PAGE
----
About Tonette Joyce

Tonette was a once-fledgling lyricists-bookkeeper, turned cook/baker/restaurateur and is now exploring different writing venues,(with a stage play recently completed). She has had poetry and nonfiction articles published in the last few years. Tonette has been married to her only serious boyfriend for more than thirty years and she is, as one person described her, family-oriented almost to a fault. Never mind how others have described her, she is,(shall we say), a sometime traditionalist of eclectic tastes.She has another blog : "Tonette Joyce:Food,Friends,Family" here at WordPress.She and guests share tips and recipes for easy entertaining and helps people to be ready for almost anything.
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10 Responses to Networking vs. People Collectors & Writer Groupies

  1. Patricia Kiyono says:

    I enjoy “meeting” readers and writers on Facebook groups, but I don’t accept friend requests from people I don’t know. If I know them marginally, I’ll just ignore the request. As you say, we’re not seeing everything everyone posts, so I want to see the posts from people with whom I truly have a relationship. By interacting in groups, I can still “meet” interesting people without actually befriending them.

    Like

    • We have several Friends of 4F,1H that I interacted with for so long, we thought that we WERE friends, so we made it official People like that are one thing; hangers-on are others.I want to know about those who just want to friend everyone and anyone who is into writing.

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  2. Jeff Salter says:

    LOL. I guess I’d never thought of this group in the terms you use, though I believe yours are quite fitting.
    When I first got on FB, early 2009, naturally I started out with a TINY circle of relatives and local friends. As time went on, I’d get friend requests from people I’d worked with, or gone to (1-12) school with, or known in my library profession.As those requests came in, I’d study the name — try to place the photos (if provided) and make a decision whether (A) we’d ever been “friends” before, and/or (B) did we share any interests NOW?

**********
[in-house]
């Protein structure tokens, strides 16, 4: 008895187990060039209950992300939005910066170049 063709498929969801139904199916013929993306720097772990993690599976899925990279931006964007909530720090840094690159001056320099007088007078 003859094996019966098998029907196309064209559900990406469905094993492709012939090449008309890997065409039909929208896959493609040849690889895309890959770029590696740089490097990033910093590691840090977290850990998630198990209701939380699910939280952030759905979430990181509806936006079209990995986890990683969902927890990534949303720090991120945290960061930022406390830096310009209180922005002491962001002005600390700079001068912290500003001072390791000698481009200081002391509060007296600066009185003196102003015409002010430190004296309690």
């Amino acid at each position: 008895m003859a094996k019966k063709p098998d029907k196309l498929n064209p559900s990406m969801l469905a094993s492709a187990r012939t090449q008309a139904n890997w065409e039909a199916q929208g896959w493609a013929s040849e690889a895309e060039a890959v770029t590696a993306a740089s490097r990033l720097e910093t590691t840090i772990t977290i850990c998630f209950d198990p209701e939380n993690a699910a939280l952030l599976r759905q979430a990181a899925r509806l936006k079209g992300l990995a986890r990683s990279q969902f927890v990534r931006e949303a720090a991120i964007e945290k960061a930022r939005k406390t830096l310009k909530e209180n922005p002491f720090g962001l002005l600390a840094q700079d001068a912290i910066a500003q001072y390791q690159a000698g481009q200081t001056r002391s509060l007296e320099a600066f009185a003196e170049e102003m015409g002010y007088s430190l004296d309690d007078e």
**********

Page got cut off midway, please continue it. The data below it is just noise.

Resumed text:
As time went on, I realized that I was cutting myself off from making new friends of old acquaintances… so I began accepting those requests (even if I’d barely known them… or not known them at all).
    As for other writers and authors — if they’re at all connected with either of my 3 publishers, I automatically embrace them, because we have a common goal… to promote the titles of that publisher. Other authors I “meet” at book launches and other FB events, I usually “friend” if that occasion arises. I try to establish and maintain FB contact with as many of the LOCAL authors as I can reach… since we also have a common goal.
    Nearly all the “blind” friend requests — mostly the now-familiar scam with a brand new FB page with no timeline, no friends, no history, no info “about” them — I invariably report as spam and delete. When somebody contacts me and we share ONE friend, I usually suspect that as too dicey and figure that our shared friend may have been duped. If that requester looks interesting, I may check with our mutual friend to find out if they actually KNOW this individual. Often they don’t.
    It’s treacherous ground, which we must tread carefully.

    Liked by 1 person

    • Yes, you have it.I have made mistakes and you can always bar them, but what of seemingly nice people who just want an ‘in’ with writers? I just got another such request; I notice that several writers are thanking her for ‘friending’ them; I guess they are looking to expand thier fan base. Many of my mutual writer friends embrace them all.I guess maybe I should break down my ‘friends’ into groups? .Seems like a lot of work.

      Liked by 1 person

      • Jeff Salter says:

        I know several authors who have an Author FB circle and a Personal FB circle — and a few of them have acted in a way that seemed (to me) rather snobbish which I’ve tried to “friend” their personal page.
        After all, the Author circle is hardly more than a contact list to keep people apprised of your latest publication. One might call it a fan page.
        To date, I’ve had no need to separate my contacts into two (or more) accounts. If people like me or like my stories — and provided they don’t use my page for ranting or unlimited promotion of their own stuff — I’m pretty easy going.